Jump to main content
Jump to site search

Issue 9, 2021

Mechanotransduction-on-chip: vessel-chip model of endothelial YAP mechanobiology reveals matrix stiffness impedes shear response

Author affiliations

Abstract

Endothelial mechanobiology is a key consideration in the progression of vascular dysfunction, including atherosclerosis. However mechanistic connections between the clinically associated physical stimuli, vessel stiffness and shear stress, and how they interact to modulate plaque progression remain incompletely characterized. Vessel-chip systems are excellent candidates for modeling vascular mechanobiology as they may be engineered from the ground up, guided by the mechanical parameters present in human arteries and veins, to recapitulate key features of the vasculature. Here, we report extensive validation of a vessel-chip model of endothelial yes-associated protein (YAP) mechanobiology, a protein sensitive to both matrix stiffness and shearing forces and, importantly, implicated in atherosclerotic progression. Our model captures the established endothelial mechanoresponse, with endothelial alignment, elongation, reduction of adhesion molecules, and YAP cytoplasmic retention under high laminar shear. Conversely, we observed disturbed morphology, inflammation, and nuclear partitioning under low, high, and high oscillatory shear. Examining targets of YAP transcriptional co-activation, connective tissue growth factor (CTGF) is strongly downregulated by high laminar shear, whereas it is strongly upregulated by low shear or oscillatory flow. Ankyrin repeat domain 1 (ANKRD1) is only upregulated by high oscillatory shear. Verteporfin inhibition of YAP reduced the expression of CTGF but did not affect ANKRD1. Lastly, substrate stiffness modulated the endothelial shear mechanoresponse. Under high shear, softer substrates showed the lowest nuclear localization of YAP whereas stiffer substrates increased nuclear localization. Low shear strongly increased nuclear localization of YAP across stiffnesses. Together, we have validated a model of endothelial mechanobiology and describe a clinically relevant biological connection between matrix stiffness, shear stress, and endothelial activation via YAP mechanobiology.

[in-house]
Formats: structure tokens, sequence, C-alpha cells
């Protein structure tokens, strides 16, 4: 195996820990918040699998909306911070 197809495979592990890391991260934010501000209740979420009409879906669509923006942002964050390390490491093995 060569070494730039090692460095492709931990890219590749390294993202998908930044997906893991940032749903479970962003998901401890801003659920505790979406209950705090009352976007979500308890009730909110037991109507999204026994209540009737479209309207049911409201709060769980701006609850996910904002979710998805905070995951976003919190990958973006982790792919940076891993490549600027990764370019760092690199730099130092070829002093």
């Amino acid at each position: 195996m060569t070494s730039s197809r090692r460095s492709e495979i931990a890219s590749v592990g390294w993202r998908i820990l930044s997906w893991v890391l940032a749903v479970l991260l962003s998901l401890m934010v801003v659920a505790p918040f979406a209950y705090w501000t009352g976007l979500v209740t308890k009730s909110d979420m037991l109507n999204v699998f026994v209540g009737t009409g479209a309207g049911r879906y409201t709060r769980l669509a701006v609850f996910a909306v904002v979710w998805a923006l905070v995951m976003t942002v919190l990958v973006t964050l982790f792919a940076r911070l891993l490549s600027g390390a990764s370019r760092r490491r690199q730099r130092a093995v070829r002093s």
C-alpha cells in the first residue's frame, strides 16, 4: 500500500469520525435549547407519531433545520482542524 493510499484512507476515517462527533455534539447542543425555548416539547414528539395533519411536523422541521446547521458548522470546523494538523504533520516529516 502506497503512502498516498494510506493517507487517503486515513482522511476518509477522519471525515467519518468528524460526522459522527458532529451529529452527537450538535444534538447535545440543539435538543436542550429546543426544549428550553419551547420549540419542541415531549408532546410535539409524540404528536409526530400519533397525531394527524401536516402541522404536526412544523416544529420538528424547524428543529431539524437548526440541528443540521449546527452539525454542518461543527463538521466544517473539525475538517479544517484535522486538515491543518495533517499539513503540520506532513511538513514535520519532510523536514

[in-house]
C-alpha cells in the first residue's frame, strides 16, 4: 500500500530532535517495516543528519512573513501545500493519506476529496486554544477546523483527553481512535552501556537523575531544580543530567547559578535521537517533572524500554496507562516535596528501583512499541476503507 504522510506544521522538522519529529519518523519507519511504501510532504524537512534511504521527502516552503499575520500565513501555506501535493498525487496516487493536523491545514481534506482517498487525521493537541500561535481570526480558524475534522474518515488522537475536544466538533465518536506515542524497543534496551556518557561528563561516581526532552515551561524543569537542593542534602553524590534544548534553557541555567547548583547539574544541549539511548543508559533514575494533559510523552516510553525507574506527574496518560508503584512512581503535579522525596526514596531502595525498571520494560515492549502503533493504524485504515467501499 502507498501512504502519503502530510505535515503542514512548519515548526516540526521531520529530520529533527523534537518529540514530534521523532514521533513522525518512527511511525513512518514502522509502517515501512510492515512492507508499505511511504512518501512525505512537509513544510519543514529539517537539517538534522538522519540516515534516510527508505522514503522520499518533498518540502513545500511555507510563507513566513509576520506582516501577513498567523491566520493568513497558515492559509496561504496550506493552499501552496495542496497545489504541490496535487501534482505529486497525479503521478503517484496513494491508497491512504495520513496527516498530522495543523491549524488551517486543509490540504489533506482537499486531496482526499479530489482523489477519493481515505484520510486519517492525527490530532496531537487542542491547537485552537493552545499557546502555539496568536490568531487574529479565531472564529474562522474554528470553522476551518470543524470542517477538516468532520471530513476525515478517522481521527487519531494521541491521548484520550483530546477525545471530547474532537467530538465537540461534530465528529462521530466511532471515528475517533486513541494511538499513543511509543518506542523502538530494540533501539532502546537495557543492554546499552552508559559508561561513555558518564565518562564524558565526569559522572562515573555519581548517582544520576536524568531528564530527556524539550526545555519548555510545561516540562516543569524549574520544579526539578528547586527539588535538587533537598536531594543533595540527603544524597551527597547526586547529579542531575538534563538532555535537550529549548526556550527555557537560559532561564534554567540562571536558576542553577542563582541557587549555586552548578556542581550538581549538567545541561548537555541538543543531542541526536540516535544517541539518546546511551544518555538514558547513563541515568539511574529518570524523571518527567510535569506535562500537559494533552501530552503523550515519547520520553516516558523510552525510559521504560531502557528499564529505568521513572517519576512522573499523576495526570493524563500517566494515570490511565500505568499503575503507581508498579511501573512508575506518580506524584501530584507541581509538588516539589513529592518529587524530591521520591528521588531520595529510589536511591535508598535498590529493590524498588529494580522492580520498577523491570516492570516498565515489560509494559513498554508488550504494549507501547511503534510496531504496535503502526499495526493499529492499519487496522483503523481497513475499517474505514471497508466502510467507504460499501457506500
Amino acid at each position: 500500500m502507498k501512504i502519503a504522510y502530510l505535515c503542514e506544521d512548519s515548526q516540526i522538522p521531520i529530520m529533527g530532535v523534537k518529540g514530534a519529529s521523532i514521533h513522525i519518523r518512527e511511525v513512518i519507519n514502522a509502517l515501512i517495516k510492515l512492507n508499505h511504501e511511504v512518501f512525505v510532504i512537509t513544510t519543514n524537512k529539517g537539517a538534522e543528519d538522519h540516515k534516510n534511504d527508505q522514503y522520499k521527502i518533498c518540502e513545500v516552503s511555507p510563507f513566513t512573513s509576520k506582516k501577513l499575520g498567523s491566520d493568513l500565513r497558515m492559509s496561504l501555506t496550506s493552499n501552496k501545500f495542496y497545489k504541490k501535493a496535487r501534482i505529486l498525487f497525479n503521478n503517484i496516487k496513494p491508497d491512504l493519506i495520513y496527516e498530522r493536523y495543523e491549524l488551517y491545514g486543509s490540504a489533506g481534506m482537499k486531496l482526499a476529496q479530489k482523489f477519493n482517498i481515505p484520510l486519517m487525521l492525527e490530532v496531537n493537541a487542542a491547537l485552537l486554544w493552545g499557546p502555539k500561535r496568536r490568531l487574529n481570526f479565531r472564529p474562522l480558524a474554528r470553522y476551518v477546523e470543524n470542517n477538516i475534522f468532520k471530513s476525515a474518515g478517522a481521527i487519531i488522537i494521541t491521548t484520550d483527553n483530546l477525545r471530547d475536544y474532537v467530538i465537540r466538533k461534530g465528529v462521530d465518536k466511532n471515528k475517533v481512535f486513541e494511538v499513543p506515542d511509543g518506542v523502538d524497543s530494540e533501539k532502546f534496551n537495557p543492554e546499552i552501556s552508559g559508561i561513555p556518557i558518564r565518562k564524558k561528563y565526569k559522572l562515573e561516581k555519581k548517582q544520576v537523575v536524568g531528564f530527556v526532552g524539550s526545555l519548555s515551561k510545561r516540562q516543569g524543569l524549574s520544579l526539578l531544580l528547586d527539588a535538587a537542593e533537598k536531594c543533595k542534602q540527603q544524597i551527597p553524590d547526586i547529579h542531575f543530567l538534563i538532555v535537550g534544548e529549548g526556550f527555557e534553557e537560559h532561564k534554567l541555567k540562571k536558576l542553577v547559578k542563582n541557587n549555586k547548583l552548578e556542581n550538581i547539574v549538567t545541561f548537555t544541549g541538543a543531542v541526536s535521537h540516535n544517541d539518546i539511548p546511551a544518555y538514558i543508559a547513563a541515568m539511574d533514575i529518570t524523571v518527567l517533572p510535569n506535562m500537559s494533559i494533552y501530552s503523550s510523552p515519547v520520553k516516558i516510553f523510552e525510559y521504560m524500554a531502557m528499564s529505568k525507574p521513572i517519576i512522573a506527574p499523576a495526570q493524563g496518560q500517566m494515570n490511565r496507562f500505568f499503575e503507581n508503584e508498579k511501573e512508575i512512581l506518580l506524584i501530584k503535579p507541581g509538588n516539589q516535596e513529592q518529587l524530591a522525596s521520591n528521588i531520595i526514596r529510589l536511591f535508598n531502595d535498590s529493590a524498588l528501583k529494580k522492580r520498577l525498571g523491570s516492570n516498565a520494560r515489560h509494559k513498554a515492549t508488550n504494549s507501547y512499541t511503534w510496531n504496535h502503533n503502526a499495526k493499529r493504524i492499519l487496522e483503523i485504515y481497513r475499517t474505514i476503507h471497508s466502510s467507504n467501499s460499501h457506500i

Graphical abstract: Mechanotransduction-on-chip: vessel-chip model of endothelial YAP mechanobiology reveals matrix stiffness impedes shear response

Supplementary files

Article information


Submitted
17 Dec 2020
Accepted
14 Mar 2021
First published
16 Mar 2021

Lab Chip, 2021,21, 1738-1751
Article type
Paper

Mechanotransduction-on-chip: vessel-chip model of endothelial YAP mechanobiology reveals matrix stiffness impedes shear response

B. K. Walther, N. K. Rajeeva Pandian, K. A. Gold, E. S. Kiliç, V. Sama, J. Gu, A. K. Gaharwar, A. Guiseppi-Elie, J. P. Cooke and A. Jain, Lab Chip, 2021, 21, 1738 DOI: 10.1039/D0LC01283A

To request permission to reproduce material from this article, please go to the Copyright Clearance Center request page.

If you are an author contributing to an RSC publication, you do not need to request permission provided correct acknowledgement is given.

If you are the author of this article, you do not need to request permission to reproduce figures and diagrams provided correct acknowledgement is given. If you want to reproduce the whole article in a third-party publication (excluding your thesis/dissertation for which permission is not required) please go to the Copyright Clearance Center request page.

Read more about how to correctly acknowledge RSC content.


Social activity

Search articles by author

Spotlight

Advertisements